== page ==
Post on the first visit can be viewed here:
This is my second visit of The Drowned Man. Having read Woyzeck’s text, armed with information on storyline, location and possibilities of One on One encounters and character descriptions, on top of the knowledge of the layout of the set, this is meant to be a more illuminated visit and so it proved to be. It also helped that the show has been tweaked since my last visit during preview and now has a helpful explanation of the story handed out while you queue and a brief character description and their photo posted in the area as you go in, As abstract as the show can be, this makes a big difference to help clarify the setting in the minds of the audience. The second biggest tweak is the finale. It was a big song and dance number previously and now is a proper conclusion to the Woyzeck story which also explain the existence of two pools in the set. This is a proper dramatic ending a large show such as this deserve and Punchdrunk has pulled it off beautifully.
Smaller points to note is the story outside the gate seems to be easier to follow although maybe because this is where I spent most of the night. Some of the bigger dancing set pieces at the car and at the gate is quite spectacular. I do have to moan about some audience behaviour such as hands holding, talking, not giving enough space for the performers and for the finale, simply fail to observe instruction to sit down so people behind them can see. I also witnessed an awful but mildly amusing incident. The Doctor left his consulting room door opened and a couple went into the room and locked it. The doctor was left outside trying to find his key thinking that he might have left it in there. The couple eventually came out with the doctor standing outside waiting for them.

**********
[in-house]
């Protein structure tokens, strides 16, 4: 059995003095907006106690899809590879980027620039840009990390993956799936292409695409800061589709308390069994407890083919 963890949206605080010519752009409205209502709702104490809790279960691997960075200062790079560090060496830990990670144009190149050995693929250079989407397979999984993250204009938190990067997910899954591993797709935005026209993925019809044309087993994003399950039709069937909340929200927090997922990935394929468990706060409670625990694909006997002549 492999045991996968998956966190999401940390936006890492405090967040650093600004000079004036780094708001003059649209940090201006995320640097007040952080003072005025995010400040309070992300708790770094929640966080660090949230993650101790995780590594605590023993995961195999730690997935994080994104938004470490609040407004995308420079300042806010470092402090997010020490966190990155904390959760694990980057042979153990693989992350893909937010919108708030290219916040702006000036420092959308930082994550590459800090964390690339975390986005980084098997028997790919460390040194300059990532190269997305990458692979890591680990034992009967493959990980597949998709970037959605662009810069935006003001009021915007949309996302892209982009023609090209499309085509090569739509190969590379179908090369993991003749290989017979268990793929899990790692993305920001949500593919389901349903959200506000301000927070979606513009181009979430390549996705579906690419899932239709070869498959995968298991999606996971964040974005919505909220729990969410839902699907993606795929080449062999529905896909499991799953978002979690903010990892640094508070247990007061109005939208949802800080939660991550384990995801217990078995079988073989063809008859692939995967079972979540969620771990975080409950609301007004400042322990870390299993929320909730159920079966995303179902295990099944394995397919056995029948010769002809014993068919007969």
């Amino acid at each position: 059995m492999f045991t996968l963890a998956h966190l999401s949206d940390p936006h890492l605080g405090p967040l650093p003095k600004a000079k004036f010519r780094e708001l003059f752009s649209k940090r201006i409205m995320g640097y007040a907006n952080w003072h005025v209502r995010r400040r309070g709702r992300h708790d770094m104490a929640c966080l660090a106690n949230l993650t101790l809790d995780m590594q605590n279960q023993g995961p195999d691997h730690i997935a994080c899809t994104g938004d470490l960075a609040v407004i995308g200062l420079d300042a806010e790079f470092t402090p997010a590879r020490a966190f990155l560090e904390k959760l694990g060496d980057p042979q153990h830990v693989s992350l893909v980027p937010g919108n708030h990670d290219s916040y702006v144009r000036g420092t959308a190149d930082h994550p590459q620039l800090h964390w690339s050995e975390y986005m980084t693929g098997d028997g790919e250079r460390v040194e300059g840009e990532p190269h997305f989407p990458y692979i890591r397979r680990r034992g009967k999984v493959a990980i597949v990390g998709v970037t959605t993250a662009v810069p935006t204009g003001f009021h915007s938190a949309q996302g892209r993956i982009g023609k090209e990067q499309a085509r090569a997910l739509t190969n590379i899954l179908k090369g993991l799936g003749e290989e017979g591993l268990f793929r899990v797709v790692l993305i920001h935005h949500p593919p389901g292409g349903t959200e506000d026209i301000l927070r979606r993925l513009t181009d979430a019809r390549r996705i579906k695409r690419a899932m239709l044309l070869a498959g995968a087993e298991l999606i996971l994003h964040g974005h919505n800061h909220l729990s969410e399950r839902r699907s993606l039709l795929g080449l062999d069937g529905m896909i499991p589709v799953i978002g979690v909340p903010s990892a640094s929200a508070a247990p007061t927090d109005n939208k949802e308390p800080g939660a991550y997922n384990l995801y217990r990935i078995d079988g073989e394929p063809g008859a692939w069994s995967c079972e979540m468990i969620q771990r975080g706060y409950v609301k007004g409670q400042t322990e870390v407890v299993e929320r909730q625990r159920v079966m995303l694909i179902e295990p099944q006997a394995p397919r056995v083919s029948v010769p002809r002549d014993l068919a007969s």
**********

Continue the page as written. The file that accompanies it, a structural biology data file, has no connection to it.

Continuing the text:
These minor quibble aside, this is a spectacular show and the scale and depth of it can only be truly appreciated by repeated visits. I’m looking forward to my next visit already.
I loved that audience members stubbornly placing themselves in the way (sitting in chairs clearly needed by actors in a tiny set, for example) were bodily moved by the cast when they needed to be, or – even better – used as props. Jx
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